I have my directions and a pretty good idea of where I’m going to a certain point. My sister heard the directions and reminded me the route is near the mall. That’s all I needed. Travel adage number two: roads are identified by their stores, not their numbers.

This is Gracie’s first overnight. I’d like to think I’ve covered all the contingencies: bells for the door so I know when she wants out, plenty of food, her halter so no slipping out of the collar and treats galore. I just hope travel adage number three never happens: expect the unexpected!

“When you are at home, your troubles can never defeat you.”

August 24, 2012

The morning is already warm, and I’m about to turn on the AC. It’s been a noisy morning as there have been a couple of barkfests with at least four dogs joining in, including Gracie. It has also been a pain in the butt sort of morning. When I poured milk into my coffee, it was bad, not smelly, but floating on the top of the cup bad. I grabbed Gracie and went to Dunkin’ Donuts. The drive-up window line was so long I couldn’t see the little voice box for ordering. I couldn’t get out to order as I didn’t get dressed deciding to hide in the car so I was stuck in the long line. Finally I got my two cups of coffee, sighed in relief and went home to my usual coffee and the papers.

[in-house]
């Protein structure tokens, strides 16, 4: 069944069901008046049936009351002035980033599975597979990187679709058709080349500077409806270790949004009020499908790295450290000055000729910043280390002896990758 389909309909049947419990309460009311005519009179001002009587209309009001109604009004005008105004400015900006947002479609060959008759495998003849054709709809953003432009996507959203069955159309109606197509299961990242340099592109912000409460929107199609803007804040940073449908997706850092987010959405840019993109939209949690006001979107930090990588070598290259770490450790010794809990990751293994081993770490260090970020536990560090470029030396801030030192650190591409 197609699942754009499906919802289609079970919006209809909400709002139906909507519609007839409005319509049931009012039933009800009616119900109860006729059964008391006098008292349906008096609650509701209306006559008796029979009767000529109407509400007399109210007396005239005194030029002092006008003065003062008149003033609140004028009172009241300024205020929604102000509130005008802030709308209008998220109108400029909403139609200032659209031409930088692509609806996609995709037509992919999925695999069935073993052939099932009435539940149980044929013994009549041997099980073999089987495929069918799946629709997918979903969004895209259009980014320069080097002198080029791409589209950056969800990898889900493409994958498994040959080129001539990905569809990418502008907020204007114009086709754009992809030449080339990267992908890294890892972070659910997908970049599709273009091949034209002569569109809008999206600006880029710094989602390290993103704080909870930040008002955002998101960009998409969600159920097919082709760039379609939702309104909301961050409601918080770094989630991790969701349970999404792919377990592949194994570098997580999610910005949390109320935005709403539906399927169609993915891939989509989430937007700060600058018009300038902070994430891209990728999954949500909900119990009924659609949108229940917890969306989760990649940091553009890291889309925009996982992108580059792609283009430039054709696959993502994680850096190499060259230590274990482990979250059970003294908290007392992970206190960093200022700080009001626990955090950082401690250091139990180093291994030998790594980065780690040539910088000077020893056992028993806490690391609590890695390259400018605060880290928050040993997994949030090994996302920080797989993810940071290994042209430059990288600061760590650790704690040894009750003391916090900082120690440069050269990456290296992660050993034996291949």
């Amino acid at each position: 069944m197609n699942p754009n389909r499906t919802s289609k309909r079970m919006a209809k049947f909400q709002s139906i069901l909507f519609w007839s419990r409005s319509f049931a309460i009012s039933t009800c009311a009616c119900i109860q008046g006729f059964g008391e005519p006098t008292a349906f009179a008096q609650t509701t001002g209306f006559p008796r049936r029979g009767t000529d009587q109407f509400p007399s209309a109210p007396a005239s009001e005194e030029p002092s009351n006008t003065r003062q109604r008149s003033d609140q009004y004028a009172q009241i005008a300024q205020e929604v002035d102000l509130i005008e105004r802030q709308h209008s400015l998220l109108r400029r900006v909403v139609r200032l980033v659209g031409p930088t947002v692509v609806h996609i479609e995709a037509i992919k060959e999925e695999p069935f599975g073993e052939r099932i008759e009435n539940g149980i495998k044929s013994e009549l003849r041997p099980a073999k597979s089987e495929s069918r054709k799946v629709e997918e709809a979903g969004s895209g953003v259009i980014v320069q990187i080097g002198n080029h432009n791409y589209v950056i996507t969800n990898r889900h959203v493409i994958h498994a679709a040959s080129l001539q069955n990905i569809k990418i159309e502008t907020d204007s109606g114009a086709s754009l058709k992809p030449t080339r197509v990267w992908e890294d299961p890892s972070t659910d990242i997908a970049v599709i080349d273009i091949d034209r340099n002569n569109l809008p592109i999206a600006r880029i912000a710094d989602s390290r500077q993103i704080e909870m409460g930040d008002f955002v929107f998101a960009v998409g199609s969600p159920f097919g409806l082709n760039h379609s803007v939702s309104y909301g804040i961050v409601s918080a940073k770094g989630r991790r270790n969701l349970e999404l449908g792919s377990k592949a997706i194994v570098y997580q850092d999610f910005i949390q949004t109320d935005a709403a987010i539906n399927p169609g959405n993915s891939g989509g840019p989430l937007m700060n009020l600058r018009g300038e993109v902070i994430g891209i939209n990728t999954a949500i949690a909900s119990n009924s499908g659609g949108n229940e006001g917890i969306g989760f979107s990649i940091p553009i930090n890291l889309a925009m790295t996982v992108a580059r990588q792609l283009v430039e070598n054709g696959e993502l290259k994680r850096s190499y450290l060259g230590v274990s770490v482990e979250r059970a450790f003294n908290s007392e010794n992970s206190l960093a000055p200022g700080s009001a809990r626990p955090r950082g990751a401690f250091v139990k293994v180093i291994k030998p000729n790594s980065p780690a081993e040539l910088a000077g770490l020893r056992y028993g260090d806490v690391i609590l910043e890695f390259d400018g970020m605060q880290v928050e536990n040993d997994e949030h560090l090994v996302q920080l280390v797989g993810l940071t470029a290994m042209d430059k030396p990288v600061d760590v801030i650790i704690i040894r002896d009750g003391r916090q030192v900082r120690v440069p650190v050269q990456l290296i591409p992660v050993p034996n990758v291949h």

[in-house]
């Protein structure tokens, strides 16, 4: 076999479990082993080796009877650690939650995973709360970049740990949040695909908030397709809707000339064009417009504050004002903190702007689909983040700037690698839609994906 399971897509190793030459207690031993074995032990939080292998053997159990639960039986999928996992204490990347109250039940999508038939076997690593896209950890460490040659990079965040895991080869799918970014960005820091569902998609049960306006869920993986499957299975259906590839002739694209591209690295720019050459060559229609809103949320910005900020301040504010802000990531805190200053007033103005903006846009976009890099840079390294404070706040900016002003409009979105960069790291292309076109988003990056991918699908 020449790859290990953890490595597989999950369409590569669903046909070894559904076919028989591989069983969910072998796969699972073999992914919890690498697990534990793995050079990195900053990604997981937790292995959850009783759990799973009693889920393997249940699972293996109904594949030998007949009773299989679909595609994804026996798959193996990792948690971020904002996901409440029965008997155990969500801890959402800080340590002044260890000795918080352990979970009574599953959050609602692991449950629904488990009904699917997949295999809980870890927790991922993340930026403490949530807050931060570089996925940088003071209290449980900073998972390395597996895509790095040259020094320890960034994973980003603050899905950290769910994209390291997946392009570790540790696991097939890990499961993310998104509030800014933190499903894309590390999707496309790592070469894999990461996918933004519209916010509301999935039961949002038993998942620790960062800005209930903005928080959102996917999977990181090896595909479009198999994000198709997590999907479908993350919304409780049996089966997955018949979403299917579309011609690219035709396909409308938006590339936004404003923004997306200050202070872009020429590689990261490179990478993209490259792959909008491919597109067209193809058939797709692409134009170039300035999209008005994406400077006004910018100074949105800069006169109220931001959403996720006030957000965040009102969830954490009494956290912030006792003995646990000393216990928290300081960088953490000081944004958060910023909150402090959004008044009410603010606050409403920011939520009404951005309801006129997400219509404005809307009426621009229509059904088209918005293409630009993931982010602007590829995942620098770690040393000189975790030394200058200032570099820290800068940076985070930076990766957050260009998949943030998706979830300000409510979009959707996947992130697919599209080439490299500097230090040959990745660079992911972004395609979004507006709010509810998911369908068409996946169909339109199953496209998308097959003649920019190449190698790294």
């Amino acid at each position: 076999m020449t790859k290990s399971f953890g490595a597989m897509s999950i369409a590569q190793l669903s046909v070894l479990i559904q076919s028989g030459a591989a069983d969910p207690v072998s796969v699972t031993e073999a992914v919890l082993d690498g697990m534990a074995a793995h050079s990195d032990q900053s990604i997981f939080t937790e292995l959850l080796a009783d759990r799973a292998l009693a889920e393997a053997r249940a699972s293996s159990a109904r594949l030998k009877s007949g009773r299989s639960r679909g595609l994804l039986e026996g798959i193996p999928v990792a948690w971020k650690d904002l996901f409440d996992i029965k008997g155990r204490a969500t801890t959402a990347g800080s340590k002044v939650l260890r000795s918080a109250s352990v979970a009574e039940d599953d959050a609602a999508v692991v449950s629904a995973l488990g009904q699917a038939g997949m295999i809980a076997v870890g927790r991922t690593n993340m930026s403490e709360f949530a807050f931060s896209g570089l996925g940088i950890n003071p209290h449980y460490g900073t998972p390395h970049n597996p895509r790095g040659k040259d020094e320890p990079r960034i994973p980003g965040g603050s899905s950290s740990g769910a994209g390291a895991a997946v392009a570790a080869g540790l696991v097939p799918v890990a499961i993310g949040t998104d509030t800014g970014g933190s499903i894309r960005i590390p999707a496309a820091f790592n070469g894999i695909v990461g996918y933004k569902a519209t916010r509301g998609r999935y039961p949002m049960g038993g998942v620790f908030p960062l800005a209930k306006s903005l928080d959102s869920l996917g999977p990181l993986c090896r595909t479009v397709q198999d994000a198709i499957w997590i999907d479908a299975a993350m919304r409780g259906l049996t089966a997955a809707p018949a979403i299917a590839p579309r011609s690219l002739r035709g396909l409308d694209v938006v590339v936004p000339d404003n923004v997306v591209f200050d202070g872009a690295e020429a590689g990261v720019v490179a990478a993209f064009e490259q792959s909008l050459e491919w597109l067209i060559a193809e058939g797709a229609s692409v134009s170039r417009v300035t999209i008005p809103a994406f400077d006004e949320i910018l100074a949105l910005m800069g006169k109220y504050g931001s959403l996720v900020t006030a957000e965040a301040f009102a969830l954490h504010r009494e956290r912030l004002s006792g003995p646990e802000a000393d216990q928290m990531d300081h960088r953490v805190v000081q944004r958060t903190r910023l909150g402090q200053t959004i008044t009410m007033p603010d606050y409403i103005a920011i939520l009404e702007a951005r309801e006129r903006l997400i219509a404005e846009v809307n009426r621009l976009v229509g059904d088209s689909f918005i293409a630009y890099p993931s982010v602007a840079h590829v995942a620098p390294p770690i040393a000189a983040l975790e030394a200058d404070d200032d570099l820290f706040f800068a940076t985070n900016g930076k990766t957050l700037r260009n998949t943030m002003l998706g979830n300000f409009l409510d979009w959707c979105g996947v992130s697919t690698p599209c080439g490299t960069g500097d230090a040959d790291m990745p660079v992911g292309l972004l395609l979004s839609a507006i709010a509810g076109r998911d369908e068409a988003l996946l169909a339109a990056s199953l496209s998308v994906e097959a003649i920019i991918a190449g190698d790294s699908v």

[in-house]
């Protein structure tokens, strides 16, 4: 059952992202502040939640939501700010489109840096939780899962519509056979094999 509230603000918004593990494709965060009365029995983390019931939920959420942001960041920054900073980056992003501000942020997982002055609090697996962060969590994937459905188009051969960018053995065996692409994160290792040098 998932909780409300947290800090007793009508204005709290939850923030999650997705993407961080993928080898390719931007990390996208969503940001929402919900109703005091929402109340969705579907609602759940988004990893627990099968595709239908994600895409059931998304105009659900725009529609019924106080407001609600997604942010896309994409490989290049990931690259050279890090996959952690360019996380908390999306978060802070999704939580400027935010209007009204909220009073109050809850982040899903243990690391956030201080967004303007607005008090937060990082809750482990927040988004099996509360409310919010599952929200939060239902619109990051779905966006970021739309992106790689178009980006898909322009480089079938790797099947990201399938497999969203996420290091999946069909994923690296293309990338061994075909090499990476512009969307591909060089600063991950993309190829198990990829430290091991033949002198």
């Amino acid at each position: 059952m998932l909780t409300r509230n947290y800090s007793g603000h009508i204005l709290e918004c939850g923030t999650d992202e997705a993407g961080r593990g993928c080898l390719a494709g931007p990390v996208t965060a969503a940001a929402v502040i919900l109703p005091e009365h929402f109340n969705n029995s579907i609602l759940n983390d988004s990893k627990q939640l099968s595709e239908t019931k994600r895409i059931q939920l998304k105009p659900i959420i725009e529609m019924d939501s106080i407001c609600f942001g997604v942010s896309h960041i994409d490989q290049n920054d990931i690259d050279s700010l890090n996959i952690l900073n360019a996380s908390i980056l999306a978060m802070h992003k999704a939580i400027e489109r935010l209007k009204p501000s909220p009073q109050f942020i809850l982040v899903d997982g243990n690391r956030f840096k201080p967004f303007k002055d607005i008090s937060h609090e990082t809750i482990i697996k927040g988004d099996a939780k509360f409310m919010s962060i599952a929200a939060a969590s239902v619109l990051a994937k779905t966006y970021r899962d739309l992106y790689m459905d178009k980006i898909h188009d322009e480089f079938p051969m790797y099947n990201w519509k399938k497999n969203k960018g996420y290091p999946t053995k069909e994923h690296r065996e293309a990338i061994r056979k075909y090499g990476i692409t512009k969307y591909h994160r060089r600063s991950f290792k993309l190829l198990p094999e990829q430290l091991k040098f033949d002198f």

One day, only one day until my trip. I am so excited to be going back. Last year I was both excited and a bit apprehensive given the 40 years between visits, but the trip turned out so well that this time I’m just excited to go back. I know I talk about Ghana a lot, maybe too much sometimes, but it is such an important part of who I am, who I became, that every time Ghana comes to mind my heart swells and fills with memories of friends, of shared experiences, of love for another country and for the beautiful Ghanaians, their smiles and their greetings. I know there were downsides, but they were tolerable once I made up my mind that this was home. It was like living in New England and complaining about the cold and the snow.

I’m going to be meeting the current volunteers. We’ll enjoy dinner together. One of them told me they want to hear all about the old days. Now there are 13 volunteers just around the Bolga area. That amazes as there were only 9 of us in the entire Upper Region, now two regions: the Upper East and the Upper West. The region in my day was primitive with very few schools. Even Ghanaians didn’t want to teach in the Upper Region because of the climate. We didn’t know any better so we loved living there far away from Accra, far away from Peace Corps. We thought it ideal.

I have a single errand left for today then I’m going to start packing. The sports bag I bought last year to haul home the Bolga baskets is coming as are the school supplies for one of the primary schools. My bag should weigh in the hundreds as those crayons are darn heavy. My house/pet sitter is coming this afternoon to find out what she needs to do. Her son is coming with her to translate as she speaks only Portuguese and I don’t.

One day left!